That’s the take-away from MIRI executive director Luke Muehlhauser’s recent blog post, “When Will AI Be Created?” He writes:
We can’t be confident AI will come in the next 30 years, and we can’t be confident it’ll take more than 100 years, and anyone who is confident of either claim is pretending to know too much.
How confident is “confident”? Let’s say 70%. That is, I think it is unreasonable to be 70% confident that AI is fewer than 30 years away, and I also think it’s unreasonable to be 70% confident that AI is more than 100 years away.
Luke has made similar comments before. In his Reddit AMA, he said he has “a pretty wide probability distribution over the year for the first creation of superhuman AI,” and in Intelligence Explosion: Evidence and Import he and his coauthor Anna Salamon write:
So, when will we create AI? Any predictions on the matter must have wide error bars. Given the history of confident false predictions about AI (Crevier 1993), and AI’s potential speed bumps, it seems misguided to be 90% confident that AI will succeed in the coming century. But 90% confidence that AI will not arrive before the end of the century also seems wrong, given that: (a) many difficult AI breakthroughs have now been made (including the Gödel machine and AIXI), (b) several factors, such as automated science and first-mover incentives, may well accelerate progress toward AI, and (c) whole brain emulation seems to be possible and have a more predictable development than de novo AI. Thus, we think there is a significant probability that AI will be created this century. This claim is not scientific—the field of technological forecasting is not yet advanced enough for that—but we believe our claim is reasonable.
This might surprise some people. Given MIRI’s mission, they might expect it would led by people who claim to be sure human-level AI will be created this century if not sooner. But that’s thinking about the issue the wrong way. While it might be hard to predict the details of how human-level AI would play out, there are good reasons to think that regardless of the details, the size of the impact would be huge. And given that, plus even a 10% chance of human AI being developed this century, it seems like we should be putting some effort into preparing for it.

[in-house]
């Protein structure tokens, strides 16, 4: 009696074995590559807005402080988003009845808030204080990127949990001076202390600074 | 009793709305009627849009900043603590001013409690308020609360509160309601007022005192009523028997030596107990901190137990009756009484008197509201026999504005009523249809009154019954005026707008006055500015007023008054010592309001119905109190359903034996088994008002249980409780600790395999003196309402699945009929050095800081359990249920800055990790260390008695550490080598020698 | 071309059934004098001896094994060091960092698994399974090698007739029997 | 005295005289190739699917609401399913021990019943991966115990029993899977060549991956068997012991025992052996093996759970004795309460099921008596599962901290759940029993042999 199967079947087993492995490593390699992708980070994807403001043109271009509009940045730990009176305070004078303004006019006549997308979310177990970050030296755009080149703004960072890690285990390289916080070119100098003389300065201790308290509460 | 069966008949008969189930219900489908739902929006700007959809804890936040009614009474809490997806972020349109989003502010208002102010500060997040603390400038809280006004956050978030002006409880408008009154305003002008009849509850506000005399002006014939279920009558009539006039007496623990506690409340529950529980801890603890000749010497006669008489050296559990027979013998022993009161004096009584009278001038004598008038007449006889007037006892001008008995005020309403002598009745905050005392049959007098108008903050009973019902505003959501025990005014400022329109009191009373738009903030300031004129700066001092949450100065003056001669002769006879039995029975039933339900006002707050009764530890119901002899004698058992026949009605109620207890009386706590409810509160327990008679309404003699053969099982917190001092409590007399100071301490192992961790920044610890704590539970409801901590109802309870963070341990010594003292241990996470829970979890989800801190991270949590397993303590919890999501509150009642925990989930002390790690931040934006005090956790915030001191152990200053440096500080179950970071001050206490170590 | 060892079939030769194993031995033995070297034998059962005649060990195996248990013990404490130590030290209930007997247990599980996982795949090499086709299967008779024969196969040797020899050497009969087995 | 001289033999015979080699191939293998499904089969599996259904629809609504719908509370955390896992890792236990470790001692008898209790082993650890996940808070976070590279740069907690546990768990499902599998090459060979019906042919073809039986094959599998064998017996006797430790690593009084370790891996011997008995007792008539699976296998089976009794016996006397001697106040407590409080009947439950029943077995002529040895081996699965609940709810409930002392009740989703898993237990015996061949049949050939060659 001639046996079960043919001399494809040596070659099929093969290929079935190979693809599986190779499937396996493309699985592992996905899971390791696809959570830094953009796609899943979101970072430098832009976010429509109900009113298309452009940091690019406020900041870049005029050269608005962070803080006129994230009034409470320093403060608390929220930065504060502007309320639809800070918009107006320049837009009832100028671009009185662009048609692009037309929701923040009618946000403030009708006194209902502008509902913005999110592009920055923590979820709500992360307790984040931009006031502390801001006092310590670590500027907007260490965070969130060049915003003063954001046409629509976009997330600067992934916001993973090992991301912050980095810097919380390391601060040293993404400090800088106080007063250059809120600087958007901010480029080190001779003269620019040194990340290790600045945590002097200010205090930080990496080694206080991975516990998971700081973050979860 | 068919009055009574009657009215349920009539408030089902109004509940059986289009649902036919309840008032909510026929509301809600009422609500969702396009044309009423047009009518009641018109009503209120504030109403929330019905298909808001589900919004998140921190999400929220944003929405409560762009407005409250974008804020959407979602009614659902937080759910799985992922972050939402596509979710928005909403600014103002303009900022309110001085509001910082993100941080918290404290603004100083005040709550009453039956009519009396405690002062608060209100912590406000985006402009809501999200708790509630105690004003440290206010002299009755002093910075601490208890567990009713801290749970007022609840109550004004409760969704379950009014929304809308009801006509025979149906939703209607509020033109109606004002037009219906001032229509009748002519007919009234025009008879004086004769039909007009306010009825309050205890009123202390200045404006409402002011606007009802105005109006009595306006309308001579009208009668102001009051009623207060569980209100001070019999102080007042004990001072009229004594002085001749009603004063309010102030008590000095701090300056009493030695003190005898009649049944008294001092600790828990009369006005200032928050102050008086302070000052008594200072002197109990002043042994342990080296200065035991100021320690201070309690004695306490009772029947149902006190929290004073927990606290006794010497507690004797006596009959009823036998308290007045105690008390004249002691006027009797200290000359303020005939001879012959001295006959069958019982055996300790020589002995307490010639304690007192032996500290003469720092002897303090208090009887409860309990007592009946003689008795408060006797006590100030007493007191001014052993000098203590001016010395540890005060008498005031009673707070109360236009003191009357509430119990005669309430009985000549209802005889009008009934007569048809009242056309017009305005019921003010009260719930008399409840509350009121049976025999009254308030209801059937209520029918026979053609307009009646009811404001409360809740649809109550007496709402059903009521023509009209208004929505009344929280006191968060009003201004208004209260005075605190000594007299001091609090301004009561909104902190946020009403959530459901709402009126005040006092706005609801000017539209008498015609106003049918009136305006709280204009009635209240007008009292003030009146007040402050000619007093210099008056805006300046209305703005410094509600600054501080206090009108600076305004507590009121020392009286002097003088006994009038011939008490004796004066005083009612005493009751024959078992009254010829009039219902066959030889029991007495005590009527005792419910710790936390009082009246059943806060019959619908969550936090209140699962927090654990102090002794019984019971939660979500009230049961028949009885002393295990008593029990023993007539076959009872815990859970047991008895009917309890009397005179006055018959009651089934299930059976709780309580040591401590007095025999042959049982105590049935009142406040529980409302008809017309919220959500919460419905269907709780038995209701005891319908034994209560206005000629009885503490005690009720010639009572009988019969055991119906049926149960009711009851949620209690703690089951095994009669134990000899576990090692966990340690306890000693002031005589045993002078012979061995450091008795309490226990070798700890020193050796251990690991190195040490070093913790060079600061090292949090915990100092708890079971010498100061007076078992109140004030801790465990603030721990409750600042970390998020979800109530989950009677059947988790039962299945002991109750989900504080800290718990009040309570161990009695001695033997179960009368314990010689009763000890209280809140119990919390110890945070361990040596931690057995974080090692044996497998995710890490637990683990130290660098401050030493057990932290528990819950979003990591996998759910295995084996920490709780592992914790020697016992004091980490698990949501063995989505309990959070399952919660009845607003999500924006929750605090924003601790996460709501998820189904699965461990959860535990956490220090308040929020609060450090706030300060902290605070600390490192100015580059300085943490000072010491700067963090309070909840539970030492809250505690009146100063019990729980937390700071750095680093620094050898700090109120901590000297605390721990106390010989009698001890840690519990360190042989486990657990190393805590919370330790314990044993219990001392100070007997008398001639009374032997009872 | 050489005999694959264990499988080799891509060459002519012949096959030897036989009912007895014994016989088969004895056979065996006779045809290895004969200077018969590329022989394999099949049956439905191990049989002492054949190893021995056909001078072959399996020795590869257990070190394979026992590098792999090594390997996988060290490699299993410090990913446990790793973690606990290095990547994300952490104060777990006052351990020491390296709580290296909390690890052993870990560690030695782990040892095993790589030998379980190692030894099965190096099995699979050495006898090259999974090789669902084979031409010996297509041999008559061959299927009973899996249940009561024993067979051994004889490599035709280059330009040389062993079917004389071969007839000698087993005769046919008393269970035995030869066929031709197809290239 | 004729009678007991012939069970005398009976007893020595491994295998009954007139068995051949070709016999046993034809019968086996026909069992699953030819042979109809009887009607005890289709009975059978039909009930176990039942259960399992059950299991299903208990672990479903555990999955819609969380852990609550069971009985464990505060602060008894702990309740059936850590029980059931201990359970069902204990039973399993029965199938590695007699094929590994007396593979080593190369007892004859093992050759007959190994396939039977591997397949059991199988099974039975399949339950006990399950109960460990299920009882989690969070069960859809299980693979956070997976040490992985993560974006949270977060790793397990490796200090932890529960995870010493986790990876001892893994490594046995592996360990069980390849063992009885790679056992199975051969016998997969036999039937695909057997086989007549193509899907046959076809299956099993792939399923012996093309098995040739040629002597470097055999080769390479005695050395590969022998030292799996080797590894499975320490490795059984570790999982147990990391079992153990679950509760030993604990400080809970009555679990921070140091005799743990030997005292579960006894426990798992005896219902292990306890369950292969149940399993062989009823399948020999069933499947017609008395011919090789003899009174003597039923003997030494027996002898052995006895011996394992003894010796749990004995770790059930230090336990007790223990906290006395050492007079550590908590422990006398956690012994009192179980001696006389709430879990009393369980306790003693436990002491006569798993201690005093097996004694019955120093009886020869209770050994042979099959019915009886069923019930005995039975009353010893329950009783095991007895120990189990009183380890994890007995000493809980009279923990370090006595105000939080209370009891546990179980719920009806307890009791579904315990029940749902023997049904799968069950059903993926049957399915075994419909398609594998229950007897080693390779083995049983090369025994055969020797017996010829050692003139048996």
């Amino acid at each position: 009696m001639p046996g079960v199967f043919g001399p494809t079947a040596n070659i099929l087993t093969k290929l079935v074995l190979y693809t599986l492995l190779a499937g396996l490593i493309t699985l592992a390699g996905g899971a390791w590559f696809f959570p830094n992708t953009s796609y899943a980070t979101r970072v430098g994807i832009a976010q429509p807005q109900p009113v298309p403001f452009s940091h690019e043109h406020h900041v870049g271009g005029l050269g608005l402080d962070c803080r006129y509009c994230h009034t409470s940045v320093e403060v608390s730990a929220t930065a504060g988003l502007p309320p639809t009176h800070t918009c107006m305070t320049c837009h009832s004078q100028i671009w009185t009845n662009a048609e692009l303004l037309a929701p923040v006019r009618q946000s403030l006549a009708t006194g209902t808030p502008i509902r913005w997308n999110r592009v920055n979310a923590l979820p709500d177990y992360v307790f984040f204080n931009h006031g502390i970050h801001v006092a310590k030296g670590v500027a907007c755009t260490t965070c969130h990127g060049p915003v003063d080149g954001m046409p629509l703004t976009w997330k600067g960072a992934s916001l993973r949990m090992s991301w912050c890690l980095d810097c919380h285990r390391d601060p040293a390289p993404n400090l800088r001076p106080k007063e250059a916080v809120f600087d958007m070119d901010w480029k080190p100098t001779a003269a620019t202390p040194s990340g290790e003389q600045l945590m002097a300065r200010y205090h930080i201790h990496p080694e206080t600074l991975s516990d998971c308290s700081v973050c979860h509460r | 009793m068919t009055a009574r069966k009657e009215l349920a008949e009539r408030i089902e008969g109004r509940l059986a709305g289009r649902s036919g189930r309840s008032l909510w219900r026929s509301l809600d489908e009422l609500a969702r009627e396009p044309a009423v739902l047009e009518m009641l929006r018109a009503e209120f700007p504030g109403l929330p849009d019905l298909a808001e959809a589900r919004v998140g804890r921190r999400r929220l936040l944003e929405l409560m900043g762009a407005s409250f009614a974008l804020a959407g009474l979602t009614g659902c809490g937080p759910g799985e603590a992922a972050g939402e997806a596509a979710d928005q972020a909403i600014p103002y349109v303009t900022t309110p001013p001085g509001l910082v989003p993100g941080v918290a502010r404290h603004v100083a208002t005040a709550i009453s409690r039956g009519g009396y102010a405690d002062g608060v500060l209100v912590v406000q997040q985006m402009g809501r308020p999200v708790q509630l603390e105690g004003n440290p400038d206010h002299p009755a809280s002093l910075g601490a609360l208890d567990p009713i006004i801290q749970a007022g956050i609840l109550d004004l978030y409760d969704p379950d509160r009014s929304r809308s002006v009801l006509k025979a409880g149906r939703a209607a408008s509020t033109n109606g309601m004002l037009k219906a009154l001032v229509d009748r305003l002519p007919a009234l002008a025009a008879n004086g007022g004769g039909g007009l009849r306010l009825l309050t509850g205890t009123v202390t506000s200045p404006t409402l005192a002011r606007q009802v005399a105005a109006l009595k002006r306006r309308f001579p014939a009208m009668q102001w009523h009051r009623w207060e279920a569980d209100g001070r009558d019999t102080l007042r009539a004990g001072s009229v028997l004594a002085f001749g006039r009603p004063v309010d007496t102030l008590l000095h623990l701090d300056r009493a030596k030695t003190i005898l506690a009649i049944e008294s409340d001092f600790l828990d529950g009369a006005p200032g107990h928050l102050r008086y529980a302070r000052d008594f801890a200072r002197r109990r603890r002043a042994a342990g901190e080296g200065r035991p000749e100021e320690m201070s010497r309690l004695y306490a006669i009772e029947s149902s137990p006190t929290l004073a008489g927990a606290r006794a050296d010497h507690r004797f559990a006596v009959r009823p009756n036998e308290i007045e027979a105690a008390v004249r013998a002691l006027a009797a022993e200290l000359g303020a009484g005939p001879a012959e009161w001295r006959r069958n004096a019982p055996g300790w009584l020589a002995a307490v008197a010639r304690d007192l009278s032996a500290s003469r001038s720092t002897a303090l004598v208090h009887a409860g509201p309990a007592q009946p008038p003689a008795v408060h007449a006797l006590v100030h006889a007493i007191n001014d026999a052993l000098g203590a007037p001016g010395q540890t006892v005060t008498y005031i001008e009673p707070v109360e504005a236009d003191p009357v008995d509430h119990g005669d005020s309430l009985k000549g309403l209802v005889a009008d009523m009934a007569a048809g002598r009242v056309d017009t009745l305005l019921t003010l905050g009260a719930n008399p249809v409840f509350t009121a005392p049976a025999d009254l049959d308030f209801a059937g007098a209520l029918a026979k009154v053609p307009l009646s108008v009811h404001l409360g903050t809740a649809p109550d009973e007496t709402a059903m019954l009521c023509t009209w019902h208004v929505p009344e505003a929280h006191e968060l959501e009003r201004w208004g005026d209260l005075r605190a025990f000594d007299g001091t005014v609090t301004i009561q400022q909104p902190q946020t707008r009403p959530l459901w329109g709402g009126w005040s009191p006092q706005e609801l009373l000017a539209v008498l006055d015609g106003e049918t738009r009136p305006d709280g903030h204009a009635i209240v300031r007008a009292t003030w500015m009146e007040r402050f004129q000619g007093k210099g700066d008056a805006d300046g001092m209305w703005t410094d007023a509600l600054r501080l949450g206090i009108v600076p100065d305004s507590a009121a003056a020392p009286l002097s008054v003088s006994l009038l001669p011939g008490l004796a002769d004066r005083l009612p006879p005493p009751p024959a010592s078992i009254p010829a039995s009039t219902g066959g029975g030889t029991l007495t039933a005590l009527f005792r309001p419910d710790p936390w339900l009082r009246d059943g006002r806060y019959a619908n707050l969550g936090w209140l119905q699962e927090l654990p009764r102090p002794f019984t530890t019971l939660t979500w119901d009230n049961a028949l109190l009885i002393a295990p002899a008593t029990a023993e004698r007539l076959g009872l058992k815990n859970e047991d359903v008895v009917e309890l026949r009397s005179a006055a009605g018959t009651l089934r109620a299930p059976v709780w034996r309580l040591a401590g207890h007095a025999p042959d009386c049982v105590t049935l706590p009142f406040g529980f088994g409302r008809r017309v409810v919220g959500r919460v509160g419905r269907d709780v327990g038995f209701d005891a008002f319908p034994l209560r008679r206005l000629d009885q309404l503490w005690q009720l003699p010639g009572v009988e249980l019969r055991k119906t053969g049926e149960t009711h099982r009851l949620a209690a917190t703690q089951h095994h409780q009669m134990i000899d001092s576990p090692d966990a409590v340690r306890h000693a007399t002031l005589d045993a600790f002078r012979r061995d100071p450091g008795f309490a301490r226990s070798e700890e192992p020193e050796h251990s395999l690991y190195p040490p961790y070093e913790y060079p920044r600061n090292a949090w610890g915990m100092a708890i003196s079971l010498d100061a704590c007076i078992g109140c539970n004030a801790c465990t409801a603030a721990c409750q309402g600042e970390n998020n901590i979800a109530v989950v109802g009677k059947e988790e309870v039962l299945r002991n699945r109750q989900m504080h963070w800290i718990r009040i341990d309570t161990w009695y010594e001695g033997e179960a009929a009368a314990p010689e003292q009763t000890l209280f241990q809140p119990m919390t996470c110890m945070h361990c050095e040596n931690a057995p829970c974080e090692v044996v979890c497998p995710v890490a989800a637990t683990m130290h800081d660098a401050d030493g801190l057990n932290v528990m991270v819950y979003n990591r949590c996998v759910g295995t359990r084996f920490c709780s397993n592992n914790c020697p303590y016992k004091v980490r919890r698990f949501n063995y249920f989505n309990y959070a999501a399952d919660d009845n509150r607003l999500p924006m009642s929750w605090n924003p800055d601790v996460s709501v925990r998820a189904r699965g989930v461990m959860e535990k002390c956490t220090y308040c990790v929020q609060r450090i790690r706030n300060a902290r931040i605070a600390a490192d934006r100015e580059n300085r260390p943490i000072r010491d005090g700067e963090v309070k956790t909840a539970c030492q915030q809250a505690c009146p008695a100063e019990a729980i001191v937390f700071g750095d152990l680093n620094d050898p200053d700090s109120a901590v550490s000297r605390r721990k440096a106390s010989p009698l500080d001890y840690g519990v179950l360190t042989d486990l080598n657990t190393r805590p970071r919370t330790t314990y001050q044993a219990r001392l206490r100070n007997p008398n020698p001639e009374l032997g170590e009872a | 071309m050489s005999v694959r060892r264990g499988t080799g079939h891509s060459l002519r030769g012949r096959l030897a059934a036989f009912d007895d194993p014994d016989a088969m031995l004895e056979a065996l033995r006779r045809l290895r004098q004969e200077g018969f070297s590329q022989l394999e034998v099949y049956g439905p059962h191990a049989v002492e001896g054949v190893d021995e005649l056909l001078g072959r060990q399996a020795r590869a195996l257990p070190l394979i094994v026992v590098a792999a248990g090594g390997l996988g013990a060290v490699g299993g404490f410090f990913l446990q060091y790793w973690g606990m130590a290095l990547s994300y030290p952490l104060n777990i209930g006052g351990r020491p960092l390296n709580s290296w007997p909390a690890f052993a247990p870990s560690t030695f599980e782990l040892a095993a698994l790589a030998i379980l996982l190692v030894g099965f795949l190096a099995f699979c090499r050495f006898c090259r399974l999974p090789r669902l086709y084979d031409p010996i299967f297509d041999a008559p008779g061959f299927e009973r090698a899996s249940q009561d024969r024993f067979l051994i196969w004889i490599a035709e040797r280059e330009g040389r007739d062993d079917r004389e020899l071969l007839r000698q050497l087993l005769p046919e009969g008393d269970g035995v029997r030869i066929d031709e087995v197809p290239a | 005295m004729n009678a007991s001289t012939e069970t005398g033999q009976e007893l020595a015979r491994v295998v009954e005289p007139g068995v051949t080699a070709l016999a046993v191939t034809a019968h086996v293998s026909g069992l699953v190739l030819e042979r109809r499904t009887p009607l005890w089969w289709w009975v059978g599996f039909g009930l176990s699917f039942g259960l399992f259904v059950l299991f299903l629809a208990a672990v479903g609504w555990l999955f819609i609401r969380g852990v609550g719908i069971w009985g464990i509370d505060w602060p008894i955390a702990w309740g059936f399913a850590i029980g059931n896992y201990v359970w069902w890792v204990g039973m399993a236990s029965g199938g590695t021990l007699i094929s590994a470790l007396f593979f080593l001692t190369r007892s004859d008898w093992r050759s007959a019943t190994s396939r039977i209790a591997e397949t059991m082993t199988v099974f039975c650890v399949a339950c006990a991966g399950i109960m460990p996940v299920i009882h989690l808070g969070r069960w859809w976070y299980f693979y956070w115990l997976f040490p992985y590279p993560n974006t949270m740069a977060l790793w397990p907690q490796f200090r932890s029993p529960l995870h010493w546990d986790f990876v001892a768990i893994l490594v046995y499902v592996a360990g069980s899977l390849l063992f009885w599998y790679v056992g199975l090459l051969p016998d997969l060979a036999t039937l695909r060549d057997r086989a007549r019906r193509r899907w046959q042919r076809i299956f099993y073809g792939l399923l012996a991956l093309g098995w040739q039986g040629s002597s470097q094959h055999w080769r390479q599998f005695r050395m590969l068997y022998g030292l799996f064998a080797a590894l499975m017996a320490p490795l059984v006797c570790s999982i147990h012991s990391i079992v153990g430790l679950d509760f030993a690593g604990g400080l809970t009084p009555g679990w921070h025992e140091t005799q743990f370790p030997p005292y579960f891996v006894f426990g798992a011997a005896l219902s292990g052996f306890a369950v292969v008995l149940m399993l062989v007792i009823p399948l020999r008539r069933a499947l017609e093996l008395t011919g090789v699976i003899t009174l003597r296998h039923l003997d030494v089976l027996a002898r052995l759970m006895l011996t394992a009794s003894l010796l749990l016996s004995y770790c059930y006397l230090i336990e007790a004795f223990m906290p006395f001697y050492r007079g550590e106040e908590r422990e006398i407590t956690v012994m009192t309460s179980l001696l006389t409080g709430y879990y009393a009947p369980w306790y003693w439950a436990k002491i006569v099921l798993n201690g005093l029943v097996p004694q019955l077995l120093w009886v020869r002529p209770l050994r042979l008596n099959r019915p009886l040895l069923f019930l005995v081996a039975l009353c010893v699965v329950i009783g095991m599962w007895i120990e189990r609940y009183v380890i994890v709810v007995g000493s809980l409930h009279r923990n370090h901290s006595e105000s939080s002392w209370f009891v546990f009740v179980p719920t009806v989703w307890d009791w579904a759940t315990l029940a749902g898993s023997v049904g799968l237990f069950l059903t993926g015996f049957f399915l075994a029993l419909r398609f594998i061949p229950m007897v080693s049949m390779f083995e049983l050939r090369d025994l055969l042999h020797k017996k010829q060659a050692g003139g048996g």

It seems like people have a really hard time dealing with this kind of uncertainty. They want to round all probabilities up to one or down to zero. On the “down to zero” size, here’s Luke again, from his post “Overconfident Pessimism”:
I am blessed to occasionally chat with some of the smartest scientists in the world, especially in computer science. They generally don’t make confident predictions that certain specific, difficult, insight-based technologies will be developed soon. And yet, immediately after agreeing with me that “the future is very hard to predict,” they will confidently state that a specific, difficult technology is more than 50 years away!
Side note: I know a lot of people don’t like MIRI (as was demonstrated in the comments on Luke’s guest post). On the “should you donate to MIRI” question, I’ll say this: they are, unfortunately, one of the very few organizations working on these issues, the other main one being the Future of Humanity Institute, who they frequently partner with; in fact leaders of both organizations have said their work is complimentary.
That means that if you think what they’re doing is helping at all, there’s a pretty good case for donating to them, given the importance of the issues. On the other hand, you might concede that we should be working on these issues, but their particular approach is so unlikely to be effective that you’re not going to donate, even though you wish there were a better organization for you to donate to.
That suggests there might be advantages to having a plurality of organizations working on dealing with the impact of AI. On the one hand, if you think you know the best approach to that issue, it makes sense to put all your money on the best approach (taking diminishing returns into account). On the other hand, if there’s unresolvable disagreement about what approach will work best, it might help to have several organizations around with different approaches, so people can donate in accordance with their opinions on which approach is best.